The primary benefit of using an operational database for business intelligence is that nothing needs to be built or modified in order to collect data. Valuable information is already there; all you need to do is unlock it.
This topic contains some recommendations to help you optimize your database for analysis and draw actionable insights from raw data.
The local and international laws that affect your business (and your own terms of service) may affect what types of data you can retain and how long you can retain it for. Compliance with these laws should be your first priority.
When an order is cancelled, a user deactivates their account, or a product is discontinued, it is tempting to delete the associated information in the database. Tables grow and eliminating clutter seems like a prudent idea. However, deleting rows means that this information is lost forever or that you will need to dig through old backups to find it.
Instead, you can add a status column to the table which will indicate when the row is no longer active or relevant. It is also recommended to add a column that stores the date the change was made, or create a log for historical changes. If tables grow large enough that performance begins to suffer, consider archiving the old data to a table used for analytics.
Overwriting data should be done sparingly and with caution.
Using login dates as an example, many companies will store the last login date rather than a table of historical logins. While you may only need the last login date for functional purposes, that overwritten data is a huge loss from an analytics perspective. Not keeping a complete log of these actions eliminates the ability to see how many users stayed away for long periods of time and then reactivated. It also makes it impossible to build things like user engagement cohort analyses based on logins.
As a general rule, if you are updating a record due to some kind of user action, do not overwrite information about a previous or separate user action.
Updated_atColumns for Data Updated Over Time
If a table’s rows will have changing values over time, for example, order_status changes from
complete, include an updated_at column to record when the latest change occurs. Ensure that an updated_at value is available when first inserting the new data row, at which time the updated_at date corresponds to the created_at date.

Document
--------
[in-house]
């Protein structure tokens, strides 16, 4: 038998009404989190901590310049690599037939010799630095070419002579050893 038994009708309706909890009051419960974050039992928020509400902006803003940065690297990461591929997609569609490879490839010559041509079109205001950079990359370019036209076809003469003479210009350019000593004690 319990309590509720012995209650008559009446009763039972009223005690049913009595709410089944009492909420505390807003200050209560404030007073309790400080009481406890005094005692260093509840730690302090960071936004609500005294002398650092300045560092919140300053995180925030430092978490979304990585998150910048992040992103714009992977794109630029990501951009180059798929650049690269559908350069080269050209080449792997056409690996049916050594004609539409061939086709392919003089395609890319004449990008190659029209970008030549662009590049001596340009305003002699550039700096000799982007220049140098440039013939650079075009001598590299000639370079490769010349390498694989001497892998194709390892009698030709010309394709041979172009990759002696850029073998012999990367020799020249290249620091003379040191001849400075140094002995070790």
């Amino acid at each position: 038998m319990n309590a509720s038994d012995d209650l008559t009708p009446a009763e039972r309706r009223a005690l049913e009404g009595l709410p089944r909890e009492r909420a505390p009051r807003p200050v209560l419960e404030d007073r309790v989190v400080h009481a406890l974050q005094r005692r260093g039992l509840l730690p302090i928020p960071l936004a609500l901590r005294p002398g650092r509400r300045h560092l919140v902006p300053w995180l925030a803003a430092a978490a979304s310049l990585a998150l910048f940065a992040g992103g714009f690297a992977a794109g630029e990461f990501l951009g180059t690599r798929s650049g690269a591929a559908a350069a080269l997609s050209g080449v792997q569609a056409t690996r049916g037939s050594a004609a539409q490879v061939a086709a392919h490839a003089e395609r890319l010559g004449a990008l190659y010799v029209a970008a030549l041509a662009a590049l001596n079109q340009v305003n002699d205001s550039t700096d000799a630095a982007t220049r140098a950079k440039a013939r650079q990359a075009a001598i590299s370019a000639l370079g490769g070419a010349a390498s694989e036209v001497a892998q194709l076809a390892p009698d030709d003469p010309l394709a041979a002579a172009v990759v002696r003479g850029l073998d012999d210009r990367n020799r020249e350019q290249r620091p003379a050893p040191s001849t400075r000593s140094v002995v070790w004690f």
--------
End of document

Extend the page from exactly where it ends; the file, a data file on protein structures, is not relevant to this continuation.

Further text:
In addition to optimizing for analysis, updated_at columns also allow you to use Incremental Replication methods, which can help shorten the length of your update cycles.
One of the most common mistakes is the user acquisition source (UAS) not being stored in the operational database. In the majority of situations where this is an issue, UAS is only being tracked through Google Analytics or some other web analytics tool. While these tools can be extremely valuable, there are some drawbacks to storing UAS in them exclusively; such as, you cannot extract user-level data from these tools. When it is possible, it is usually a difficult process. It should be easy to get this information and marry it with data from other sources, such as the behavioral and transactional information also stored in your database.
Storing UAS in your own database is often the largest improvement an online business can make to its analytical capabilities. This allows for the analysis of sales, user engagement, payback periods, customer lifetime value, churn, and other critical metrics by UAS. This data is crucial when deciding where to invest marketing resources.
Too many companies focus solely on finding channels that provide new users at the lowest cost, but if you are not tracking the quality of users acquired from each channel, you run the risk of attracting users who do not generate business value.
A primary key is an unchanging column (or set of columns) that produces unique values within a table. Primary keys are incredibly important, as they ensure that your tables are properly replicated in MBI.
When building primary keys, use an integer data type for the column that auto-increases. We also recommend you avoid using multiple column primary keys where possible.
If your table is an SQL view, add a column that can act as a primary key. MBI will be able to automatically identify this column as a primary key.
If a data column does not have an assigned data type, MBI will guess what data type to use. If the system guesses incorrectly, you may not be able to perform the relevant analyses until our support team adjusts the column to the proper data type. For example, if a date column is guessed as a numeric data type, you are be able to trend over time using that date dimension.
If you have more than one database connected to MBI, we recommend you add prefixes to your tables to avoid confusion. Prefixes will help you remember where metrics or data dimensions are sourced from.